A dismissed case signifies the closure of a lawsuit without a guilty finding or conviction for the defendant in a criminal case. However, it’s important to understand that a dismissed case does not prove the defendant’s factual innocence for the alleged crime. Despite the lack of conviction, a dismissed case remains on the defendant’s criminal record.
Various Types of Dismissed Cases
Dismissal can occur in different ways, and the type of dismissal can significantly impact the outcome of the lawsuit or the defendant’s ability to seal the case from their criminal record.
Dismissed with Prejudice
When a case is dismissed “with prejudice,” it means that no further legal action can be taken on the same claim after the case’s closure. By dismissing a case with prejudice, the judge indicates that the matter is settled and cannot progress. Although the defendant can appeal the ruling in a higher court, the option to file a new claim is eliminated.
Dismissed without Prejudice
A case dismissed “without prejudice” allows for the possibility of filing other suits on the same claim within the statute of limitations. There are a few reasons why a case may be dismissed without prejudice.
For one, a case may end in dismissal without prejudice if it is only partially settled and the plaintiff decides to drop the charges for a complete resolution. However, this verdict is contingent upon the defendant complying with the agreement’s terms. If the defendant fails to meet the terms, the plaintiff can file a new claim.
Another situation where a case may be dismissed without prejudice is when the plaintiff agrees to accept payments from the defendant instead of pursuing a court hearing.
Dismissed for Want of Prosecution
When a case is dismissed for “want of prosecution,” it means that the case has been inactive on the court docket for an extended period and neither the plaintiff nor the defendant took steps to move the case forward. As a result, the case is dismissed due to lack of action.
For example, if a case remains inactive on the docket for a significant amount of time and neither party seeks affirmative relief or appears in court for a trial or hearing, the court may place the case on a list for dismissal. After dismissal, either party might have the option to file a motion to reinstate the case, depending on the state’s rules.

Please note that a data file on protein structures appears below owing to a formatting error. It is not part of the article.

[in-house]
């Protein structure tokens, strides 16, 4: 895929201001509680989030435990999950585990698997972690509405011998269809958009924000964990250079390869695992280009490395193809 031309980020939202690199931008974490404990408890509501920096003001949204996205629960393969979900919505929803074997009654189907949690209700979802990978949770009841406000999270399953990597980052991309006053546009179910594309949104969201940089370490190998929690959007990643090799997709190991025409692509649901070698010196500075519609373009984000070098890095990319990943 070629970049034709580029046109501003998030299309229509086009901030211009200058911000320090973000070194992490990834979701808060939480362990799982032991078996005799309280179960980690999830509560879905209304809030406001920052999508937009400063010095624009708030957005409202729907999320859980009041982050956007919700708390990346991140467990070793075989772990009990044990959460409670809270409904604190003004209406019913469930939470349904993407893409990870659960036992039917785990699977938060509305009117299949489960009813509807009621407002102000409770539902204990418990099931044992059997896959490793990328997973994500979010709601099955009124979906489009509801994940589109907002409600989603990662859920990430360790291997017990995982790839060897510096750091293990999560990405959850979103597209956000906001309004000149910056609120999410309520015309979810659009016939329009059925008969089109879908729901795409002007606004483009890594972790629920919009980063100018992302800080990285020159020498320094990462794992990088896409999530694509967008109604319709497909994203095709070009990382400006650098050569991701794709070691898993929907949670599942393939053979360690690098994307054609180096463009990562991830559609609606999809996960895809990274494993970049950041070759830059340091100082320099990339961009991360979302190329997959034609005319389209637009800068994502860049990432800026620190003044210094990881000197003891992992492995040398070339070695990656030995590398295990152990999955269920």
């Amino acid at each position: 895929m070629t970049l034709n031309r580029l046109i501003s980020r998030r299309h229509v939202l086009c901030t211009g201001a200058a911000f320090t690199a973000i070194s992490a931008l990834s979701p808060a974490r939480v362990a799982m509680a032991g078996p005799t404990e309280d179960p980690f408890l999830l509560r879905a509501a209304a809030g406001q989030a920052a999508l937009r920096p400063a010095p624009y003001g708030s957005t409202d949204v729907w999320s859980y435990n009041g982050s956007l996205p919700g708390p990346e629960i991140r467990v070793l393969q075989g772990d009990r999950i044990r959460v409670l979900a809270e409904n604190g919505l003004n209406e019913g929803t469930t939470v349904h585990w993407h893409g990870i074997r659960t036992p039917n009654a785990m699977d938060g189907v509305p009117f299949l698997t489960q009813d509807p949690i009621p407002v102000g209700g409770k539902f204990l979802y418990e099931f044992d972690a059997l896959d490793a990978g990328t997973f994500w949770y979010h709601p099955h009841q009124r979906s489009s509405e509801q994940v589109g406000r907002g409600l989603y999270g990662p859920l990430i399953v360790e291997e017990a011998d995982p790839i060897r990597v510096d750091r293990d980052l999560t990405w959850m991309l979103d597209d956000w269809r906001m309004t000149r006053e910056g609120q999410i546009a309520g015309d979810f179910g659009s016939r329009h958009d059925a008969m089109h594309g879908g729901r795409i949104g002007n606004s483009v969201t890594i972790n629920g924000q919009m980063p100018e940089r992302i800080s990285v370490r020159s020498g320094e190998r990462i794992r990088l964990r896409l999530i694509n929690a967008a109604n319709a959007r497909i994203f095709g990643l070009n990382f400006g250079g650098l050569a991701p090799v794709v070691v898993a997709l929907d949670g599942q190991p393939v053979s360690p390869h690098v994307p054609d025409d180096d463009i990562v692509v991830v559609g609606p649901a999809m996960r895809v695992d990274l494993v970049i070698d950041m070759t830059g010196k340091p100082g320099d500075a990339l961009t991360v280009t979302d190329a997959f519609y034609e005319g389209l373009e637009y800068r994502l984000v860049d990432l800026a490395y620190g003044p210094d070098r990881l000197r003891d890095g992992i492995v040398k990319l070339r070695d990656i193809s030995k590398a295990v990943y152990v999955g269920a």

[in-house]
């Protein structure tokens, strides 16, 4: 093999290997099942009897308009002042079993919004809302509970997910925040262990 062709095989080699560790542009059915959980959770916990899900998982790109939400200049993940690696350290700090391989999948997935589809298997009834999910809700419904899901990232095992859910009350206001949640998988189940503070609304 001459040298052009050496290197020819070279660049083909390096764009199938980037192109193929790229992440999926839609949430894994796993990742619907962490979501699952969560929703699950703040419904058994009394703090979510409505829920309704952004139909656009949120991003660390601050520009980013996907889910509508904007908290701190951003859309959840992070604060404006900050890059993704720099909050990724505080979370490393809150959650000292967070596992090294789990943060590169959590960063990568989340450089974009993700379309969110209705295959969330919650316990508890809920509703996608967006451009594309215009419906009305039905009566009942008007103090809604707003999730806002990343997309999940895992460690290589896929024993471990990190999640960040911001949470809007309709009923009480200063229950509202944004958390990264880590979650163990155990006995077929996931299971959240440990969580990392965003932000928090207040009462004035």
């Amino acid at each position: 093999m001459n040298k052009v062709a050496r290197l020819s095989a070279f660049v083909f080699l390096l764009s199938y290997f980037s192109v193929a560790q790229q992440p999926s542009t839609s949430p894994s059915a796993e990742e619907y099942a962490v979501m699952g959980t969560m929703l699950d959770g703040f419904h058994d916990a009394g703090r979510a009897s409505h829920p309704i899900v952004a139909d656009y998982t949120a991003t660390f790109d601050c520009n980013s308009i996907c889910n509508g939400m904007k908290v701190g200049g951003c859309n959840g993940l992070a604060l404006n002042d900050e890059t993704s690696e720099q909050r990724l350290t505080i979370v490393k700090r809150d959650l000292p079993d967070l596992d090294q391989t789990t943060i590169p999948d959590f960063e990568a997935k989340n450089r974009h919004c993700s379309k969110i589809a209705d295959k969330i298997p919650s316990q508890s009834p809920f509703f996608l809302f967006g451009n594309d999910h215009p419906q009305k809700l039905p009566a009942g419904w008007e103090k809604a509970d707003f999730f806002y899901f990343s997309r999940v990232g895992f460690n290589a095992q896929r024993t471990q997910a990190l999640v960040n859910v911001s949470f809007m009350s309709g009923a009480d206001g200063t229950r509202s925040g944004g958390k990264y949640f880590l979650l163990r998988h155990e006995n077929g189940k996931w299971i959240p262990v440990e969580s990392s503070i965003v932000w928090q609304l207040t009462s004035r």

Typically, the party seeking reinstatement must prove that their failure to appear in court was unintentional or the result of an accident that justifies or excuses their absence.
A “voluntary” dismissal occurs when the plaintiff voluntarily terminates a claim. The plaintiff can dismiss the action without a court order by filing a notice of dismissal before the defendant files a motion for summary judgment. Alternatively, they can file a stipulation of dismissal signed by both the plaintiff and the defendant.
Sealing a Dismissed Case
In some states, to seal a dismissed case or an arrest that did not result in a conviction and where charges were not filed, the defendant must demonstrate factual innocence of the crime in accordance with the relevant state laws.
To establish factual innocence, the defendant must provide evidence that there was no substantial basis for anyone to believe they committed the crime. It’s important to note that simply lack of evidence may not be enough to prove factual innocence.
Sealing an arrest record or information related to a court case can have significant advantages for the individual’s future. Many employers, landlords, universities, and banks conduct criminal background checks.
Whether someone is pursuing education, seeking employment, or looking for housing, they will likely need to clear their criminal record. By sealing a dismissed case, the information is removed from public view, preventing employers, landlords, and admissions officers from accessing the record. Sealing a court case from a criminal record offers individuals the opportunity to improve their circumstances and move forward without the fear of their criminal record hindering their progress.
If you’re wondering if your case is eligible for sealing, you can quickly and easily determine your eligibility by taking our free online assessment or calling (877) 573-7273 for a free evaluation.
For more information about record clearing and expungement, visit our legal articles section.